Art as spiritual purity comes from a paradise garden — a secret desire of a creator to achieve a revelation, i.e. to open boundless worlds of love and to make a human immortal. Immortality is acquired through Salvation, inseparable from repentance, a sacrifice and communion as a reverse side of beauty and joy. An artist brings Gifts of the Holy Spirit to restore the spiritual fullness in human’s mind, to print the expression of divine beauty.
The core of the ontology of art and artistic life of a spiritual truth is sacrificial predetermination, in which cult permeates art, showing relations of the natural and the supernatural. The ontology of art is a sacred experience (of God) gained through the re-creation of the image of the atoning sacrifice and fulfillment of the covenant of the Lord’s Supper “Given me his body as food”. Recreating of the Feat promoted the development of the confessional canon. Things and actions, space inside and outside the temple represent the feat.
People take their liturgical experience beyond the walls of the temple, and an adopted sacrifice holds the Christian world with the grace of God, which can be used as a method of art to reveal human divinity expression in the world.
Artistry in the performance of the universal moral law in Christianity aspires to connect a human to the transpersonal Son of the God. Art contributes to the transformation of a subject into an object, into the inseparability of the total creation. One discovers the latter in the works of St. Basil the Great (4th century): “The essence has no independent existence, but is seen in person”. Interpretation of inseparability of nature and a thing inside an object is in sacrificial manner the ontological content of art, including contemporary one:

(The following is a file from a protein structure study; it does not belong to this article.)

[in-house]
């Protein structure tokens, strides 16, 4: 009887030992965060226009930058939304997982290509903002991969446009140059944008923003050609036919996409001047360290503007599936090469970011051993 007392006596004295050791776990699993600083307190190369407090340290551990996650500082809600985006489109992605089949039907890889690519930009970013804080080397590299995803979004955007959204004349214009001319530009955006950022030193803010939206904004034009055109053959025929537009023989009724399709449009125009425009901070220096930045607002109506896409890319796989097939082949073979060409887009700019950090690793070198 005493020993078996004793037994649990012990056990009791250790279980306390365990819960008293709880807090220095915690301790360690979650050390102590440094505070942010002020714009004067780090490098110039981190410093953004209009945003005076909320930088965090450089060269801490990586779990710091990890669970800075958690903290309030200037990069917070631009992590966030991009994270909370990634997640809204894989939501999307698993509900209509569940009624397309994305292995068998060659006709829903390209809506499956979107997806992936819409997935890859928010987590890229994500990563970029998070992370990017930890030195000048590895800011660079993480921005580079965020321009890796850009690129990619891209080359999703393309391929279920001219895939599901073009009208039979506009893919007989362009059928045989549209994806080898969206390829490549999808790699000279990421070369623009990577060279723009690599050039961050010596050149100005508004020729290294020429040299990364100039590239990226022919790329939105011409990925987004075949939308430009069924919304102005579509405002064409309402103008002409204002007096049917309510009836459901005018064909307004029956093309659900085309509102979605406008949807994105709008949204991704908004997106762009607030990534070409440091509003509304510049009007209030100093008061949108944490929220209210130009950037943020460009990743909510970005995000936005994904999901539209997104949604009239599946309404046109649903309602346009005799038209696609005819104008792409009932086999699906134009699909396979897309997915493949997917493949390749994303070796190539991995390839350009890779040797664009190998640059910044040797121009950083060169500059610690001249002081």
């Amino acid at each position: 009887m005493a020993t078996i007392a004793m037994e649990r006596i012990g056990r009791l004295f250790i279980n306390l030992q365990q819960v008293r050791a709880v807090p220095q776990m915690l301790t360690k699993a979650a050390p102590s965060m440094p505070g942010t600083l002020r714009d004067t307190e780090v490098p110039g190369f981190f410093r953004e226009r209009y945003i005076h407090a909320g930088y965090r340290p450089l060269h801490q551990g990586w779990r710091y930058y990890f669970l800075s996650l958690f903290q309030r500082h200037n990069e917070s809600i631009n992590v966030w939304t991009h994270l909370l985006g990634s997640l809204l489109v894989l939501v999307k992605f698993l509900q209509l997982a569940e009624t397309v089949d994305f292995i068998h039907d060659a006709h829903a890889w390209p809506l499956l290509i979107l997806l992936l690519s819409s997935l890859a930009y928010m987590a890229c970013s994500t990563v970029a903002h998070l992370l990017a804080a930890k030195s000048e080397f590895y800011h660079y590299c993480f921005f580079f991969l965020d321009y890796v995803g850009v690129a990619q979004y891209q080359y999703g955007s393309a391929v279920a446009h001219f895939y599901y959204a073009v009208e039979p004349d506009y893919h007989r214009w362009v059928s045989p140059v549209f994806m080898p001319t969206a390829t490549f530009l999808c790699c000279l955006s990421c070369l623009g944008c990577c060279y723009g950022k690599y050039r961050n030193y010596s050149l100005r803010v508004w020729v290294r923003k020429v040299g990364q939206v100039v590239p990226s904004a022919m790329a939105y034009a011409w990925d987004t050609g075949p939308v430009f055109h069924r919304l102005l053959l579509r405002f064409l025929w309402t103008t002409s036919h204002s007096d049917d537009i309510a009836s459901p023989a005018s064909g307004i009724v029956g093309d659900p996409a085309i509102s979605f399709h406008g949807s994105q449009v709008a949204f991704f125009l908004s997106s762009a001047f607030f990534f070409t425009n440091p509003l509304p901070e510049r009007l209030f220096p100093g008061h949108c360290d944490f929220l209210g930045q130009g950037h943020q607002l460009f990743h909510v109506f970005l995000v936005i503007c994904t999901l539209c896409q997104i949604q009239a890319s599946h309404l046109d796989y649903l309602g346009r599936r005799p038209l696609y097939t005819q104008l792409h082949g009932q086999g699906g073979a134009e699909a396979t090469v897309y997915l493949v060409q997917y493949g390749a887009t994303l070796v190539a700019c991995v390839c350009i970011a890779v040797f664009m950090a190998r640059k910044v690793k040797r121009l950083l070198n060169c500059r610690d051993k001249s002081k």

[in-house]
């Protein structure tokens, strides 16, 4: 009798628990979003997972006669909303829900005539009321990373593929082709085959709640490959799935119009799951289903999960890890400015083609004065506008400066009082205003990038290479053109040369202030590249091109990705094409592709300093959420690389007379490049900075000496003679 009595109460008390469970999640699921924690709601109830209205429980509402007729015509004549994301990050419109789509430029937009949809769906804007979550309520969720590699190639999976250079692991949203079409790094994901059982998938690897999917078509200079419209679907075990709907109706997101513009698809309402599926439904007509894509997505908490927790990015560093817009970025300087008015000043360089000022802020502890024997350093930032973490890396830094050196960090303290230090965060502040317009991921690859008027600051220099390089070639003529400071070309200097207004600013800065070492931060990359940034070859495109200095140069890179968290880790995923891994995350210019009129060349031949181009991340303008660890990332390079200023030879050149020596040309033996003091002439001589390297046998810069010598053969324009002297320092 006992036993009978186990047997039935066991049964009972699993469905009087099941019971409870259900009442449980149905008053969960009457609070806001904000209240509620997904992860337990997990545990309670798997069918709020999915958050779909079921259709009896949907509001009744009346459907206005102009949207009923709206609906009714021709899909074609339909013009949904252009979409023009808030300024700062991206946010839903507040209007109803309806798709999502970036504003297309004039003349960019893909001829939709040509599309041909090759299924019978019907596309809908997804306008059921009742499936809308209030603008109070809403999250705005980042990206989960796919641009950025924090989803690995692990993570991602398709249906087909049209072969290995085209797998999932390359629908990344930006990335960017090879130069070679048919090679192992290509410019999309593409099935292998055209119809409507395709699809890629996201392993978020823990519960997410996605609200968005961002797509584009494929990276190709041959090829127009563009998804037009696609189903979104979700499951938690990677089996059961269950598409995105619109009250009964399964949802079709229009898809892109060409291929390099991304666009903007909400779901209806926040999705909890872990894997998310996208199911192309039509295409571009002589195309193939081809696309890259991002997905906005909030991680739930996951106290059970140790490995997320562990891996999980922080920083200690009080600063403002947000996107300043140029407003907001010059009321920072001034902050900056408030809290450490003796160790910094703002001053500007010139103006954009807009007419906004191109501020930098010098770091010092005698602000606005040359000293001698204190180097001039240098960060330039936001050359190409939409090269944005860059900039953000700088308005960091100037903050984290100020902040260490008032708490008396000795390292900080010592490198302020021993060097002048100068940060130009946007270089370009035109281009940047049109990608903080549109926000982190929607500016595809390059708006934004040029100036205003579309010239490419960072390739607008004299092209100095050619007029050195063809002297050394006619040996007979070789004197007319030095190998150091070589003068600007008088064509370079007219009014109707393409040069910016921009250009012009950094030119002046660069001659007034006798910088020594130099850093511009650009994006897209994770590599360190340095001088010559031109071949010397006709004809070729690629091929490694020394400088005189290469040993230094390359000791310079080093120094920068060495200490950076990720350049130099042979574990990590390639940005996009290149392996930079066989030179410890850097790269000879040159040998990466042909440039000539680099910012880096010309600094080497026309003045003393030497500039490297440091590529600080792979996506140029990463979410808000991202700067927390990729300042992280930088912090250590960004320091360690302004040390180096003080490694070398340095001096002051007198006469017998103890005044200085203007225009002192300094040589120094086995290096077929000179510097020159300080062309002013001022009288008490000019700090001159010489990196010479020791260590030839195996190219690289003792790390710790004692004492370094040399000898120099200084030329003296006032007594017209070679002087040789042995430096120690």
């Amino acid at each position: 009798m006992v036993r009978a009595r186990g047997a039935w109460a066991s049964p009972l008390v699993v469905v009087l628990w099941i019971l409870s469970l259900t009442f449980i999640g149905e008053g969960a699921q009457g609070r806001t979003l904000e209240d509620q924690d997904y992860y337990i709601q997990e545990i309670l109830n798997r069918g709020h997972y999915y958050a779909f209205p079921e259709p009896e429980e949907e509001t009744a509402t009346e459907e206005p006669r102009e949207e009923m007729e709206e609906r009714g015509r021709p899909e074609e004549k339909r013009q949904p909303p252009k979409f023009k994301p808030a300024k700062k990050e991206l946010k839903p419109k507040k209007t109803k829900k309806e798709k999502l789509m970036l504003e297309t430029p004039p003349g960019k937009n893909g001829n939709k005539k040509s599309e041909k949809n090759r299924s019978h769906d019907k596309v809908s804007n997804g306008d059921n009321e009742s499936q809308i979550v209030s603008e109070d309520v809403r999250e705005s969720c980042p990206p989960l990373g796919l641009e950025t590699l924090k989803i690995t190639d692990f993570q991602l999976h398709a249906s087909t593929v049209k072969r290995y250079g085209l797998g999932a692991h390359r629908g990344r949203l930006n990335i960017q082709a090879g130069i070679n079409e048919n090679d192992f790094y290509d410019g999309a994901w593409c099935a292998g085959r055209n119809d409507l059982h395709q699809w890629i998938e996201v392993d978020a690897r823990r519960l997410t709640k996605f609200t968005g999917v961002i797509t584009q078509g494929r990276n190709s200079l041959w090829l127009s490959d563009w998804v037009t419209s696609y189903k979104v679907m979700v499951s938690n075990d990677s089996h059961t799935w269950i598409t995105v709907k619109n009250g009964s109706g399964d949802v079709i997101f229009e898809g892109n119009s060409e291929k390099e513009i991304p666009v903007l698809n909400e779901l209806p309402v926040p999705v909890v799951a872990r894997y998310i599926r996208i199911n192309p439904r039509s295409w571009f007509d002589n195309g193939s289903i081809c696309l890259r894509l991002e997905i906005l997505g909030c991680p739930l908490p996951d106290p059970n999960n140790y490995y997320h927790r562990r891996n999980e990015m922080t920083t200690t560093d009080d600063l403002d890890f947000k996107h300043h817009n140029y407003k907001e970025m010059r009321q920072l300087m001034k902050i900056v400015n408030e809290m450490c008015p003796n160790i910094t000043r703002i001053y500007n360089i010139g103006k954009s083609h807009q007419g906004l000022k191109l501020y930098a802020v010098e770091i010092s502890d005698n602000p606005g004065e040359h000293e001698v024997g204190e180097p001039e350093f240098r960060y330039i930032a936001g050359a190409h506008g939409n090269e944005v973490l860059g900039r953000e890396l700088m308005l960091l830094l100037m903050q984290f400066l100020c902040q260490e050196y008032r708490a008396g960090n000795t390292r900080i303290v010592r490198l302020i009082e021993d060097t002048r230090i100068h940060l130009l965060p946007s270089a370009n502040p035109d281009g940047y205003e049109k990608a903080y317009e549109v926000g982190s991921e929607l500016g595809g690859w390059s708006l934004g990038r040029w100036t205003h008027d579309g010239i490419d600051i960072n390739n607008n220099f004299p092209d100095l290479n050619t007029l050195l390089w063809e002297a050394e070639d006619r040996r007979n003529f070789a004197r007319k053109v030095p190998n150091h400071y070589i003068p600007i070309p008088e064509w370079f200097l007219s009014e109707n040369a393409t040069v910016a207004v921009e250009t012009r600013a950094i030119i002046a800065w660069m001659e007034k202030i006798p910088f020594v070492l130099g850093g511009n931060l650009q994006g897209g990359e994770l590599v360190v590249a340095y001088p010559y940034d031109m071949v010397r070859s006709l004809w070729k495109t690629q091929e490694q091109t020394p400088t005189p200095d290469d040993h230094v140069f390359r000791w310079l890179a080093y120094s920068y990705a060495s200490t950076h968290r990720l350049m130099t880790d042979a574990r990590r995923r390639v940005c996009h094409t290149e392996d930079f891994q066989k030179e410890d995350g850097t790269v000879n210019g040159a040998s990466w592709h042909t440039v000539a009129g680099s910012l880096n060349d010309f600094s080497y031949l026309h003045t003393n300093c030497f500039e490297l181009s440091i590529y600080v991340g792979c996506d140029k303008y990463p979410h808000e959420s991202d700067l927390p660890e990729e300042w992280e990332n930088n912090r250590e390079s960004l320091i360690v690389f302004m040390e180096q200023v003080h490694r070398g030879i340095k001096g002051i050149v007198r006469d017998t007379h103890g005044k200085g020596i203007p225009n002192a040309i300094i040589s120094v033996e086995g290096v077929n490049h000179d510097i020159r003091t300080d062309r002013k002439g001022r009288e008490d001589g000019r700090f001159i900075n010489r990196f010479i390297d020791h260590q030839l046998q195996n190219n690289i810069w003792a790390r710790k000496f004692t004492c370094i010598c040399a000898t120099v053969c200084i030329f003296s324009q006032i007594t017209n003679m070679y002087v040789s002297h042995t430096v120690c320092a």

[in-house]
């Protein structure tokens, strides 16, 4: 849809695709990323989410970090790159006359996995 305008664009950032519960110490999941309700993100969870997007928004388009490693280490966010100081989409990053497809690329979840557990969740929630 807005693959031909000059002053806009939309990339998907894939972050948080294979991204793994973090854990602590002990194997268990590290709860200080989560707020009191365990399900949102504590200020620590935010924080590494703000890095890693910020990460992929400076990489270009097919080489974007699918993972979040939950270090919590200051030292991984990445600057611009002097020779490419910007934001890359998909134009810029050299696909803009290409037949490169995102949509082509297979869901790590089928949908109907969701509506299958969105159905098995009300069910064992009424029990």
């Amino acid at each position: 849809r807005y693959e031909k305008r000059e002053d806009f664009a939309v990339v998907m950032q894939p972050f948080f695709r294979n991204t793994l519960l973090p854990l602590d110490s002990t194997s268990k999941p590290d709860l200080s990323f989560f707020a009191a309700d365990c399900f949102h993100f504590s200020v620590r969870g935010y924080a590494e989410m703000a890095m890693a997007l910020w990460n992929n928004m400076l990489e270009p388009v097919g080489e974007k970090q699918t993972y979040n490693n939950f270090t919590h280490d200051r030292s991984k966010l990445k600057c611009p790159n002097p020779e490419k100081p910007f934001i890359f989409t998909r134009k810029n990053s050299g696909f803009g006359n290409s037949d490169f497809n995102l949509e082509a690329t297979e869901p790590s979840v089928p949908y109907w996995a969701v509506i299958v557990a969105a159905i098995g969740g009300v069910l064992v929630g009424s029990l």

• ontology as a sacrificial predestination of the relationship between the God and a human;
• a sacrifice as the rule of art: the subordination of a “text” to the voice of the divine Will;
• the identity of the sacrifice and plastic ways of a composition (lines, colors, spots, spaces), their specifics in the post-Soviet time;
• the image as a divine prototype of notions not only in art, but also in public enlightment, education — the fundamental principle of ethical word-meaning sacrificial predestination;
• examples of religious themes in the post-Soviet art.